Interesting development in 450 Bushmaster-land. Calguns was insistent that a side crimp is needed for our beloved cartridge. But a quick perusal over at our favorite .450 Bushmaster forum gives the following insight:
450+ wrote:Thanks guys for the quick responses. I would like to use the 45-70 modification but I’ll need to get the die and hunt down a machinist, so the tubing cutter modification seemed like the best start for now, something even I could do. Plus I just received my Lil’Gun and am aching to load up some 230gr FMJs. MOA accuracy would be sweet but realistically I’m loading up for plinking, hunting, and defensive purposes. “Minute of grizzle,” as wildcatter has coined, is good for me, anything else is just gravy.
If no one has a picture, am I right that the longer screw is simply to hold the nut, or is it for something else? Does there need to be a gap inserted between the two “handles” and that’s why a longer screw is used?
I guess I don’t get why I can’t just dull the crimper and get to crimping, leaving the factory screw/bolt alone.
You can, the drill is not required.
Did you get the Hornady die set? If you did it comes with a taper crimp, there is no requirement for any other kind of crimp. I called and talked to the Hornady folks about making a side crimp and they were kind of at a loss as to why people want one. They said the factory ammo is all done with a taper crimp and they feel it does a good job.
There seem to be twoe reasons that people are looking for a side crimp style die/tool.
1.) so far with some testing (a small testing pool) it seems to give more consistent pressure, and therefore more consistent velocities which will help tighten up vertical spread.
2.) shooting lighter bullets like the 185 grn bullets. They seem to be so light that they leave the case before all the powder is burnt. A tighter crimp would help with that.
Your 230 grn bullets should not have a problem with number two.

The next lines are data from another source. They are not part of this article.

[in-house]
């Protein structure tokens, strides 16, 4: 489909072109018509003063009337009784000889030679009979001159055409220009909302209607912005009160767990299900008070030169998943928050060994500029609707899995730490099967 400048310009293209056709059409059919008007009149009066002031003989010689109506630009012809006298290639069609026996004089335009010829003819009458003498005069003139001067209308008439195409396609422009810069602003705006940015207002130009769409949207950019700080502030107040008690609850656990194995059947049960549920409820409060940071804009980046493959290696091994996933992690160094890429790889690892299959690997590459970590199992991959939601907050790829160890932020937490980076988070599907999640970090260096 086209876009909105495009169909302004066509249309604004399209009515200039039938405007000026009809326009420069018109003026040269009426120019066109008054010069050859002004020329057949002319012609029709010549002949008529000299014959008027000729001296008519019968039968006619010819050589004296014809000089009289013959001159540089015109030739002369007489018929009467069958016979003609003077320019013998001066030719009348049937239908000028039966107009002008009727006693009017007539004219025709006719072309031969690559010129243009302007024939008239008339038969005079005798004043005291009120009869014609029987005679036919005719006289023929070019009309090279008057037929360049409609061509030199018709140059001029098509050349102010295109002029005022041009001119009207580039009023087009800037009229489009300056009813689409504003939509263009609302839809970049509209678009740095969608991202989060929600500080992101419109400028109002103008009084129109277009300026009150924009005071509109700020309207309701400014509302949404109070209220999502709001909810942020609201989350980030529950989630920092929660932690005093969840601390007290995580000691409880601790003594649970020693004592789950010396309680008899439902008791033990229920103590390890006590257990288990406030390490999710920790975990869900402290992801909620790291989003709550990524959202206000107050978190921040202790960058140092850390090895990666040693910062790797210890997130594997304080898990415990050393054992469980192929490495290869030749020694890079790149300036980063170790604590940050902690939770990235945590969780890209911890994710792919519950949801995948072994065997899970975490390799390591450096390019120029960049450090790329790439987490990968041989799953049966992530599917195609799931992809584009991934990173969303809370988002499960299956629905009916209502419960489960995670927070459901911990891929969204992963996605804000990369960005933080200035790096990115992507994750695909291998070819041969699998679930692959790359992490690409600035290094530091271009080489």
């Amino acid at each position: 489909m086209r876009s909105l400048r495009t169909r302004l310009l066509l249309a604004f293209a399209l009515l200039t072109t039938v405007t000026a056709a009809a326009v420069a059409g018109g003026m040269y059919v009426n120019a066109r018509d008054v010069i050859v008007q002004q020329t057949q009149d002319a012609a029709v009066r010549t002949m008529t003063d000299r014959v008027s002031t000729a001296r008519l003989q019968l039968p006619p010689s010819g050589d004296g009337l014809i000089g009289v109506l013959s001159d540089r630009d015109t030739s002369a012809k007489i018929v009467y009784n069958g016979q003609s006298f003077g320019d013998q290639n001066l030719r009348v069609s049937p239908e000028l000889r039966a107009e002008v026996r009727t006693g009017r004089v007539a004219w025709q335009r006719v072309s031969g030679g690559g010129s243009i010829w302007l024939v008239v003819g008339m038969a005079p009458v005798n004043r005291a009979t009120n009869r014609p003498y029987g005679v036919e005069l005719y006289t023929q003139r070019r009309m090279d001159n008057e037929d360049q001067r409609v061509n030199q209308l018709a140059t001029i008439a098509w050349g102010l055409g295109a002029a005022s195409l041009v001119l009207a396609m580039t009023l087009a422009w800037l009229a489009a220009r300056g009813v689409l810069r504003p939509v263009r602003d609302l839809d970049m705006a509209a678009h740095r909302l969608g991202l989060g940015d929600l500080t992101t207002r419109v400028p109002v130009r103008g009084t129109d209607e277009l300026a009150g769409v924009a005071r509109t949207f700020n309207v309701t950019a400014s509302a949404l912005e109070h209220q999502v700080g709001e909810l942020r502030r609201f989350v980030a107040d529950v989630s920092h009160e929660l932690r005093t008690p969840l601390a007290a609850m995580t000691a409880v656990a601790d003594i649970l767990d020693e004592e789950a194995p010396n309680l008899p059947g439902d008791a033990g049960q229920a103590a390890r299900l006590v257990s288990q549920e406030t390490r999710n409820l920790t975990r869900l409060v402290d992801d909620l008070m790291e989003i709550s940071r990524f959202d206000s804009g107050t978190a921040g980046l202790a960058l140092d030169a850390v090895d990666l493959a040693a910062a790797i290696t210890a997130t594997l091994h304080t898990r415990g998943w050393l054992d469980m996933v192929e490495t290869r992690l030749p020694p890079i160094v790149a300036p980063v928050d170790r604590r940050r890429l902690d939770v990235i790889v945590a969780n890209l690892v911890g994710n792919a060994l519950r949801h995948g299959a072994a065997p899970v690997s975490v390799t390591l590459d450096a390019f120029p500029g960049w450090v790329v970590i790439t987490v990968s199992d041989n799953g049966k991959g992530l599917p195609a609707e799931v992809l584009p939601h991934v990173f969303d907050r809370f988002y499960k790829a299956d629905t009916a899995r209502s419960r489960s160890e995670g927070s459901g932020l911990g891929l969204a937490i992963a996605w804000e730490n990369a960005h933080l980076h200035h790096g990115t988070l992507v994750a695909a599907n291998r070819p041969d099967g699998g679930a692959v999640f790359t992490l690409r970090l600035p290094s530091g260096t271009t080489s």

So you are really GTG on reloading without any other tools, a side crimp is not a requirement.
I’ve set up my side crimper for the 275 gr Barnes bullet with a 2.25″ AOL. I’ve got it crimping .190″ down from the case mouth. This catches the bottom cannelure but not much of the base of the bullet, that’s the widest part on the these and I didn’t want to mess with the sealing of the bullet in the barrel.
you can see this deforms the bullet a fair amount.
Without the side crimp it only takes one good whack with the inertia puller to move or dislodge the bullet. With the side crimp it takes 3 good whacks to dislodge it.
I’ll let you know how this effects the ballistics next time I make it to the range.
Here’s another style of crimp. This too will stop bullet creep dead in its tracks, its a type of side crimp. After you’ve pretty much decided which bullet you like most or the trade-offs you are willing to except, you can have Lee Dies; make up a Lee Factory Crimp Die that crimps well south of the case mouth, just like the side crimp I use (your going to have to tell them how far south on the case you want it and how much crimp is required, hey, this is all custom stuff here). Or, I bought a Factory Crimp die for the 45-70, cutting off the base of the die and shortening that crimp plunger do-dah (heck I don’t know what they call it?), this let the case go well above the top of the die, before the crimping action took place, which then placed the side crimp way down the case, where I wanted it anyways. This is very slick and quick for reloading and much less time consuming than the chemical bonding. Of course, this will require some minor machining.